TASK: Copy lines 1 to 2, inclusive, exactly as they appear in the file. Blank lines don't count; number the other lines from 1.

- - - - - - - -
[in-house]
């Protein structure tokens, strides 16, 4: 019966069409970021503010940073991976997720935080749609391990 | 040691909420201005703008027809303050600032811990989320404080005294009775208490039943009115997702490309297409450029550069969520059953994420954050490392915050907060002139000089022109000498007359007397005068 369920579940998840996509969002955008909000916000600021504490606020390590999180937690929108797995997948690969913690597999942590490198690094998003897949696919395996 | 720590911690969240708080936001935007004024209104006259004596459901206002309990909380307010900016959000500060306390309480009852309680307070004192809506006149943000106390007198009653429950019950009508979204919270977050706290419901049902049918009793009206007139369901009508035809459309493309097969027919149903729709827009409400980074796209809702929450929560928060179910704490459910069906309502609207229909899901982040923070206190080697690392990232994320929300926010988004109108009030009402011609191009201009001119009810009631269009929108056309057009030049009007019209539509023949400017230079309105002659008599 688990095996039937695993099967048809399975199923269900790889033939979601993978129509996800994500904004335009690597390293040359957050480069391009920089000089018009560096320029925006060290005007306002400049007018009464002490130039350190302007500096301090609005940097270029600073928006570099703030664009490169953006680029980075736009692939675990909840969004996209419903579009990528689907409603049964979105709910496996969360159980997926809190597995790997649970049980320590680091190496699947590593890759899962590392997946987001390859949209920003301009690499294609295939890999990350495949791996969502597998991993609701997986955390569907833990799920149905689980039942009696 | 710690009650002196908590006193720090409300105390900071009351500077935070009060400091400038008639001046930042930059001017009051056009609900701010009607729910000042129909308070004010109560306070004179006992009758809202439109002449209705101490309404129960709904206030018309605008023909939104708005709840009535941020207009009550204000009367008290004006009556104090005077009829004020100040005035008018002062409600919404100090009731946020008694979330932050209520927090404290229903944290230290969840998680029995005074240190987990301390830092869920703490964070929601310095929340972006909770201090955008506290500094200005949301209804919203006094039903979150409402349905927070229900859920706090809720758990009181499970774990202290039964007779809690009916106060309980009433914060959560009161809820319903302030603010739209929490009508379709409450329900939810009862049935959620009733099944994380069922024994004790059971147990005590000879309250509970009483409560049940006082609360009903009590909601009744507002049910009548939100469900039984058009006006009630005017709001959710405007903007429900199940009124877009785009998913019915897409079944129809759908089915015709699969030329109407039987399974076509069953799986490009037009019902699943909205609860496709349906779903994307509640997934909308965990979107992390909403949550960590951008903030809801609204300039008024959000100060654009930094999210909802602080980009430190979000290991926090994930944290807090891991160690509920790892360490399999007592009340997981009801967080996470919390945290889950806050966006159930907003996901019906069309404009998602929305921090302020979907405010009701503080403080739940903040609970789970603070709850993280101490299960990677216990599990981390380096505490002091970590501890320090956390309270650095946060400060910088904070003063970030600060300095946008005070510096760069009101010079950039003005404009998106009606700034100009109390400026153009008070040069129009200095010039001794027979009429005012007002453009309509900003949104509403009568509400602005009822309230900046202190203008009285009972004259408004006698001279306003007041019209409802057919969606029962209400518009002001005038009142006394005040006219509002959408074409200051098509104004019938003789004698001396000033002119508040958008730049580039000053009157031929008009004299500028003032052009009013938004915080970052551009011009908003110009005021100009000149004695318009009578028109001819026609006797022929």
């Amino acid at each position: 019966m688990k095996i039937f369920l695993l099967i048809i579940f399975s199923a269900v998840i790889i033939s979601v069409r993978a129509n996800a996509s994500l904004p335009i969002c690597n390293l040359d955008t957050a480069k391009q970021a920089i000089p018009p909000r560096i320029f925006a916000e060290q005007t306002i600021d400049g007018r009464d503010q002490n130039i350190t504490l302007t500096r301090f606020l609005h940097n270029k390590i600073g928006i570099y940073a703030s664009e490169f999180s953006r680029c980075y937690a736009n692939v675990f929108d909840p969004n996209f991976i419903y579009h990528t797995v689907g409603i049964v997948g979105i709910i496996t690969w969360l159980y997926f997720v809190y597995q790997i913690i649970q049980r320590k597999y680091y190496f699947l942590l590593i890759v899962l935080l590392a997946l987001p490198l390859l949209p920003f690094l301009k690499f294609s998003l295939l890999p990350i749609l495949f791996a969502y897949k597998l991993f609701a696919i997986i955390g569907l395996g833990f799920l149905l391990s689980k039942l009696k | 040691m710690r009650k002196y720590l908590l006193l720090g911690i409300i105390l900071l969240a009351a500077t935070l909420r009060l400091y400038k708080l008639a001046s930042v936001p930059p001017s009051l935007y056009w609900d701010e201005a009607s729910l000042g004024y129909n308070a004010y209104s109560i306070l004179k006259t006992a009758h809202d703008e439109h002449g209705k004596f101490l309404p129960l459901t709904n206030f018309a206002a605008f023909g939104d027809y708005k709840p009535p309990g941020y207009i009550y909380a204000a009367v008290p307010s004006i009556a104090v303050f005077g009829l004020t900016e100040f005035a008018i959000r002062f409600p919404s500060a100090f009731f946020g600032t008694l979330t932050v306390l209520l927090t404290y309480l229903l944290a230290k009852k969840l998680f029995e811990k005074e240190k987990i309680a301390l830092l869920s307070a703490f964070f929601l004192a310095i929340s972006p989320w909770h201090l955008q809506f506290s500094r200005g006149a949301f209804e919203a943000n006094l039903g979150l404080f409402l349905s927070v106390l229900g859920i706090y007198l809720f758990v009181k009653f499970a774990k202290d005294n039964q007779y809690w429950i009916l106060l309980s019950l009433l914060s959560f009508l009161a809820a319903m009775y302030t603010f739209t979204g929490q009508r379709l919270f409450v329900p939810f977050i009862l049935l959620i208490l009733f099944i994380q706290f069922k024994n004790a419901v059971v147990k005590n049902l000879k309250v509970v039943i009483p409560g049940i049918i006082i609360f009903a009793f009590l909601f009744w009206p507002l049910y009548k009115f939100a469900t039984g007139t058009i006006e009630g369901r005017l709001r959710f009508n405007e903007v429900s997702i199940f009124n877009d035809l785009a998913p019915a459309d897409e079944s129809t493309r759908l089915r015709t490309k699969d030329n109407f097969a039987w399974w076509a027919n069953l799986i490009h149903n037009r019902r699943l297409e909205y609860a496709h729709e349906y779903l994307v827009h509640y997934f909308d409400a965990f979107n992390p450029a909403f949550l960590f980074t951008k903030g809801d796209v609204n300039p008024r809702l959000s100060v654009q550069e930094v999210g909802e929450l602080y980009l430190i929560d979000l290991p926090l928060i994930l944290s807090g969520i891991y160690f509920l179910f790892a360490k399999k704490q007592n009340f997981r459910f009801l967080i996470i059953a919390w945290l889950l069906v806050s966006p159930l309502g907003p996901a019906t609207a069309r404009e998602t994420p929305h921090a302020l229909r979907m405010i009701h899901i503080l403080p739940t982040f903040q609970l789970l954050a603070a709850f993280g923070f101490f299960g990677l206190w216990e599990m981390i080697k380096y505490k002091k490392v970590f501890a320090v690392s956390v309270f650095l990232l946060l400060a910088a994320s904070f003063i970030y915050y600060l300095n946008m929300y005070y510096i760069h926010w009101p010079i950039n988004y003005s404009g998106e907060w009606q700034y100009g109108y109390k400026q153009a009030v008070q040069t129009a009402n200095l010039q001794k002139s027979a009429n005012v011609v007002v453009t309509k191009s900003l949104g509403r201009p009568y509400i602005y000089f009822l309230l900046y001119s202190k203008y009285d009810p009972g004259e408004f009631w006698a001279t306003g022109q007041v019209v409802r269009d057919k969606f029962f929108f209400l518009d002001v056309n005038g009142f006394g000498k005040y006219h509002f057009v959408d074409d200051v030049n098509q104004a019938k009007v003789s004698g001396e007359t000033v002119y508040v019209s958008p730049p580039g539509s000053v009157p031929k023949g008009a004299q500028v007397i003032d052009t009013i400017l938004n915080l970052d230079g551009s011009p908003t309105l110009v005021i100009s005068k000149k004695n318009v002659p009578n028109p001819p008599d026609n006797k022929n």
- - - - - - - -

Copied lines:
[in-house]
């Protein structure tokens, strides 16, 4: 019966069409970021503010940073991976997720935080749609391990 | 040691909420201005703008027809303050600032811990989320404080005294009775208490039943009115997702490309297409450029550069969520059953994420954050490392915050907060002139000089022109000498007359007397005068 369920579940998840996509969002955008909000916000600021504490606020390590999180937690929108797995997948690969913690597999942590490198690094998003897949696919395996 | 720590911690969240708080936001935007004024209104006259004596459901206002309990909380307010900016959000500060306390309480009852309680307070004192809506006149943000106390007198009653429950019950009508979204919270977050706290419901049902049918009793009206007139369901009508035809459309493309097969027919149903729709827009409400980074796209809702929450929560928060179910704490459910069906309502609207229909899901982040923070206190080697690392990232994320929300926010988004109108009030009402011609191009201009001119009810009631269009929108056309057009030049009007019209539509023949400017230079309105002659008599 688990095996039937695993099967048809399975199923269900790889033939979601993978129509996800994500904004335009690597390293040359957050480069391009920089000089018009560096320029925006060290005007306002400049007018009464002490130039350190302007500096301090609005940097270029600073928006570099703030664009490169953006680029980075736009692939675990909840969004996209419903579009990528689907409603049964979105709910496996969360159980997926809190597995790997649970049980320590680091190496699947590593890759899962590392997946987001390859949209920003301009690499294609295939890999990350495949791996969502597998991993609701997986955390569907833990799920149905689980039942009696 | 710690009650002196908590006193720090409300105390900071009351500077935070009060400091400038008639001046930042930059001017009051056009609900701010009607729910000042129909308070004010109560306070004179006992009758809202439109002449209705101490309404129960709904206030018309605008023909939104708005709840009535941020207009009550204000009367008290004006009556104090005077009829004020100040005035008018002062409600919404100090009731946020008694979330932050209520927090404290229903944290230290969840998680029995005074240190987990301390830092869920703490964070929601310095929340972006909770201090955008506290500094200005949301209804919203006094039903979150409402349905927070229900859920706090809720758990009181499970774990202290039964007779809690009916106060309980009433914060959560009161809820319903302030603010739209929490009508379709409450329900939810009862049935959620009733099944994380069922024994004790059971147990005590000879309250509970009483409560049940006082609360009903009590909601009744507002049910009548939100469900039984058009006006009630005017709001959710405007903007429900199940009124877009785009998913019915897409079944129809759908089915015709699969030329109407039987399974076509069953799986490009037009019902699943909205609860496709349906779903994307509640997934909308965990979107992390909403949550960590951008903030809801609204300039008024959000100060654009930094999210909802602080980009430190979000290991926090994930944290807090891991160690509920790892360490399999007592009340997981009801967080996470919390945290889950806050966006159930907003996901019906069309404009998602929305921090302020979907405010009701503080403080739940903040609970789970603070709850993280101490299960990677216990599990981390380096505490002091970590501890320090956390309270650095946060400060910088904070003063970030600060300095946008005070510096760069009101010079950039003005404009998106009606700034100009109390400026153009008070040069129009200095010039001794027979009429005012007002453009309509900003949104509403009568509400602005009822309230900046202190203008009285009972004259408004006698001279306003007041019209409802057919969606029962209400518009002001005038009142006394005040006219509002959408074409200051098509104004019938003789004698001396000033002119508040958008730049580039000053009157031929008009004299500028003032052009009013938004915080970052551009011009908003110009005021100009000149004695318009009578028109001819026609006797022929």